NEW JERSEY LAWYER

DAILY BRIEFING      04/27/2005


News Briefs

BAR ASSOCIATION INVALIDATES BYLAW CHANGES VOTE
The New Jersey State Bar Association has invalidated a membership vote on proposed bylaw changes that include granting general membership to limited license holders, who now are associate members without voting rights. The State Bar took the action because it inadvertently sent ballots to associate members. In a Notice to the Bar to be published Monday, the association says a “technological error” caused the mid-April mailing to go beyond its intended target of voting general members. It further says it cannot identify the invalid votes since voting is anonymous. The organization will conduct a new vote sometime before its mid-year meeting in November. Other ballot issues include new standards for how attorneys report their counties of record, an increase in the number of at-large trustees and empowering the nominating committee to immediately recommend replacements for trustee vacancies. 4-26-05

FORMER PRESIDING APPELLATE JUDGE WARREN BRODY DIES
A funeral is scheduled at 11:30 a.m. Thursday at Menorah Chapels in Union for Warren Brody, 74, retired presiding judge of the Appellate Division. He died April 25. Judge Brody was elevated in 1982 from Superior Court to the Appellate Division, where he stayed until retiring in 1995. He wrote about 275 published trial and appellate opinions and numerous unpublished opinions. He later served on the Supreme Court’s Disciplinary Review Board, taught rules and theory of evidence at Rutgers Law School-Newark and served on Supreme Court committees for civil practice, evidence, model jury charges-civil and model jury charges-criminal. His wife, Elizabeth Brody, is a sole practitioner in Roselle. Donations in Judge Brody’s memory may be made to the Roselle Public Library, 104 West Fourth Ave., Roselle, N.J. 07203. 4-26-05

OOPS. SILLY US, WE REPORTED THE 2005 RANKINGS, NOT THE 2006
Where did the time go? Last time we checked it was 2005, but for the U.S. News & World Report law school rankings, it’s already 2006. In any event, Rutgers Law School-Camden moved up from 72nd best to 65th, Rutgers Law School-Newark sank a spot to 73rd and Seton Hall came in at 83rd. For the record, three schools across the river (Hudson or Delaware) were in the top 10: Columbia (4), NYU (5) and Penn (7.) Fordham was 27th, Brooklyn and Cardozo-Yeshiva were tied at 58th, and Temple was tied with Rutgers-Camden at 65th. 4-26-05

PLAINTIFFS’ LAWYERS GAVE CAMPAIGN FUNDS TO JUDGE IN VIOXX CASE
It’s being seen by some as another example of the baggage elected judges bring to the bench. The judge handling the first scheduled wrongful death trial over Whitehouse Station-based Merck & Co.’s Vioxx drug last year received campaign contributions from the plaintiff’s law firm, Montgomery, Ala.-based Beasley Allen. The counsel for Cheryl Allen, who claims her husband died as a result of taking Vioxx, provided $35,000 directly and another $25,000 that was part of political action committee contributions to the unsuccessful 2004 state Supreme Court bid by Judge John Rochester, a state circuit court judge presiding over the trial scheduled to start May 23 in Ashland, Ala. Rochester said contributions would not influence him. Merck’s attorney, Theodore V.H. Mayer of Hughes, Hubbard & Reed in New York, said news of the extent of contributions “is a surprise to us.” 4-26-05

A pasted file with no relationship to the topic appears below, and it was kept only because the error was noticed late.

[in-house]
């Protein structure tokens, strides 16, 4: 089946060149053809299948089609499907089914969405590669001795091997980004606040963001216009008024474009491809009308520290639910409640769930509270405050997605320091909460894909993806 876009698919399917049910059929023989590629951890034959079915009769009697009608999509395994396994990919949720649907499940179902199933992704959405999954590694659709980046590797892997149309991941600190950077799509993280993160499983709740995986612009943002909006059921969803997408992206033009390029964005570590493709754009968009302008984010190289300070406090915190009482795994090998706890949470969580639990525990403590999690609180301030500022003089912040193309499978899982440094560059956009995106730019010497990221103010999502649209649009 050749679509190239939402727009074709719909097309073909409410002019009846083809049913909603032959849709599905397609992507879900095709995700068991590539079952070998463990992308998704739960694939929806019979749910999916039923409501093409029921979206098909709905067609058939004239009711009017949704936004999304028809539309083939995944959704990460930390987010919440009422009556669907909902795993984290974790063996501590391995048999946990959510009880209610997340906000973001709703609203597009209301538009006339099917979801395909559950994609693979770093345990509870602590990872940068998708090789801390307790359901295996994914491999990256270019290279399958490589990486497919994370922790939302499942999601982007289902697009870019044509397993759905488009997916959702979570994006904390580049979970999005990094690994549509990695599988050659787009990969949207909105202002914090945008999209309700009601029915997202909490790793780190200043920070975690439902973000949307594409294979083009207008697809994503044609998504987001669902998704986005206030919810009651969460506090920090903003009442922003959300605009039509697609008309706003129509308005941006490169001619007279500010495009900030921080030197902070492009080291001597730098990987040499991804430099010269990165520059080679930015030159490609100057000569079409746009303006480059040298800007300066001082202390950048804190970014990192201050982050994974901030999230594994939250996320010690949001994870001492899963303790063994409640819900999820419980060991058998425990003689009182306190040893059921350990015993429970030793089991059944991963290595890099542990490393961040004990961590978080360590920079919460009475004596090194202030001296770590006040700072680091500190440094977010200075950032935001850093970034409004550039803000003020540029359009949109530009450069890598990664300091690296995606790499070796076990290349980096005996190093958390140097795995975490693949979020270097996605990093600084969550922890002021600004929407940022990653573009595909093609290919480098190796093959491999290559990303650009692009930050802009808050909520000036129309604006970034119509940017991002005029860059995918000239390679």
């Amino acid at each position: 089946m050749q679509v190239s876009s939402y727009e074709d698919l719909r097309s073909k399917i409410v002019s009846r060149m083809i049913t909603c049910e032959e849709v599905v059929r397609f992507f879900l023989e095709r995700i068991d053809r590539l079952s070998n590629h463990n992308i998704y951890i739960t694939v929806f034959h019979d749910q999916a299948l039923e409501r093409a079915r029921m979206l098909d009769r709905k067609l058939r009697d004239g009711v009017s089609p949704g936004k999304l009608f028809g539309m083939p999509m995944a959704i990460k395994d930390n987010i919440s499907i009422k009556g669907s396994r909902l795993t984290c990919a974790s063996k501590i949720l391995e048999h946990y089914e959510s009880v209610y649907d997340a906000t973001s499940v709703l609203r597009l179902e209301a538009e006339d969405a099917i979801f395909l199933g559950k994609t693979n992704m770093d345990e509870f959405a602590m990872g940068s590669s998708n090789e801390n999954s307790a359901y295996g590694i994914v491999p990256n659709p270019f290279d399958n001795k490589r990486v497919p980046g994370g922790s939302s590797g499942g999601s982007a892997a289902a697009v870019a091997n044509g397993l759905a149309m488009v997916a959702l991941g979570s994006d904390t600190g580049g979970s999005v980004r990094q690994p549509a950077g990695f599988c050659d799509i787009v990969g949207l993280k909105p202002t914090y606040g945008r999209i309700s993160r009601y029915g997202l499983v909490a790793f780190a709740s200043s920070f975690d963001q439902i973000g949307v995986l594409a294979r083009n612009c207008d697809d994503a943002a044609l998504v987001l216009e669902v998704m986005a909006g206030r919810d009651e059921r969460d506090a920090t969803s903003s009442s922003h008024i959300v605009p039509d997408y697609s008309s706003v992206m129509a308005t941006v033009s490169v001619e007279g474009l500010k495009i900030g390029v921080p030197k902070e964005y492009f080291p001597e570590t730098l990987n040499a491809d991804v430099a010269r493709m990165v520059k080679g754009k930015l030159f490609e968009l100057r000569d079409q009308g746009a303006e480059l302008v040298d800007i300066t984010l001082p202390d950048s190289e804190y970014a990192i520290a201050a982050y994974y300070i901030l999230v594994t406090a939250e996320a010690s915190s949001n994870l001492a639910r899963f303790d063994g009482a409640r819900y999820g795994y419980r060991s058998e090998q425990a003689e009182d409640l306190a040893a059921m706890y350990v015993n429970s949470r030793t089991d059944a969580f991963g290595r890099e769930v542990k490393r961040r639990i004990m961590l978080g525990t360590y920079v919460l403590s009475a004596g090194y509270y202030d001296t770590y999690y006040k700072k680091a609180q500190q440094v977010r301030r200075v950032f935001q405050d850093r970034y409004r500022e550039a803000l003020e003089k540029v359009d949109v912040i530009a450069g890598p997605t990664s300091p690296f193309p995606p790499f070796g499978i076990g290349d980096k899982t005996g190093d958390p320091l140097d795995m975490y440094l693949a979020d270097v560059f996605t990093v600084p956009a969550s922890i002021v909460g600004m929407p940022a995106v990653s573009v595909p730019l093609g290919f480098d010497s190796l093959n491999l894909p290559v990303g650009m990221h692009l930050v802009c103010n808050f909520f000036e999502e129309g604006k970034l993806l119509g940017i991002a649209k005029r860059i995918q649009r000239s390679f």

SUPREME COURT TO HEAR SOCIAL SECURITY-STUDENT LOAN DEBT CASE
Whether the federal government can seize Social Security payments to pay old college loans is a $3.5 billion question that will be answered by the U.S. Supreme Court. It has agreed to hear arguments in Lockhart v. U.S., an appeal from a disabled man and student-loan debtor who claims he needs his Social Security money to survive. Approximately half the nation’s $7 billion in student loans are more than 10 years old. The Higher Education Act of 1991 eliminated the 10-year limit on the government’s right to seek repayment of student loans by seizing payments to debtors, but the Debt Collection Act created an exception for Social Security payments. Lockhart, an appeal of a 9th U.S. Circuit Court of Appeals ruling in favor of the U.S. Department of Education, is scheduled to be heard in October. 4-26-05



Today's Decision Summaries

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FROM THE NEW JERSEY SUPREME COURT, TUESDAY, APRIL 26, 2005
NO OPINIONS WERE RELEASED BY THE NEW JERSEY SUPREME COURT ON TUESDAY, APRIL 26, 2005, AND NO OPINIONS ARE SCHEDULED FOR RELEASE ON WEDNESDAY, APRIL 27, 2005.


APPROVED FOR PUBLICATION
CRIMINAL TRIALS
STATE v. WILLIAMS
Appellate Division, A-1995-02T4, approved for publication April 26, 2005. (36 pages). Facts-on-Call Order No. 92434

In a criminal case, (1) a juror who was unable to follow the law charged by the court because of the Free Mason principles to which he loyally adhered was properly discharged from further jury deliberations because of an exclusive personal conflict and (2) where it was evident that the jury was deeply concerned about the fresh complaint testimony because the jury had requested a readback of the testimony of the witness to whom a fresh complaint had been given and had requested guidance as to how to arrive at a judgment, it was reversible error for the jury charge on fresh complaint evidence to have included language to the effect that a complaint made within a reasonable time could be used in evaluating the credibility of a victim who made the fresh complaint.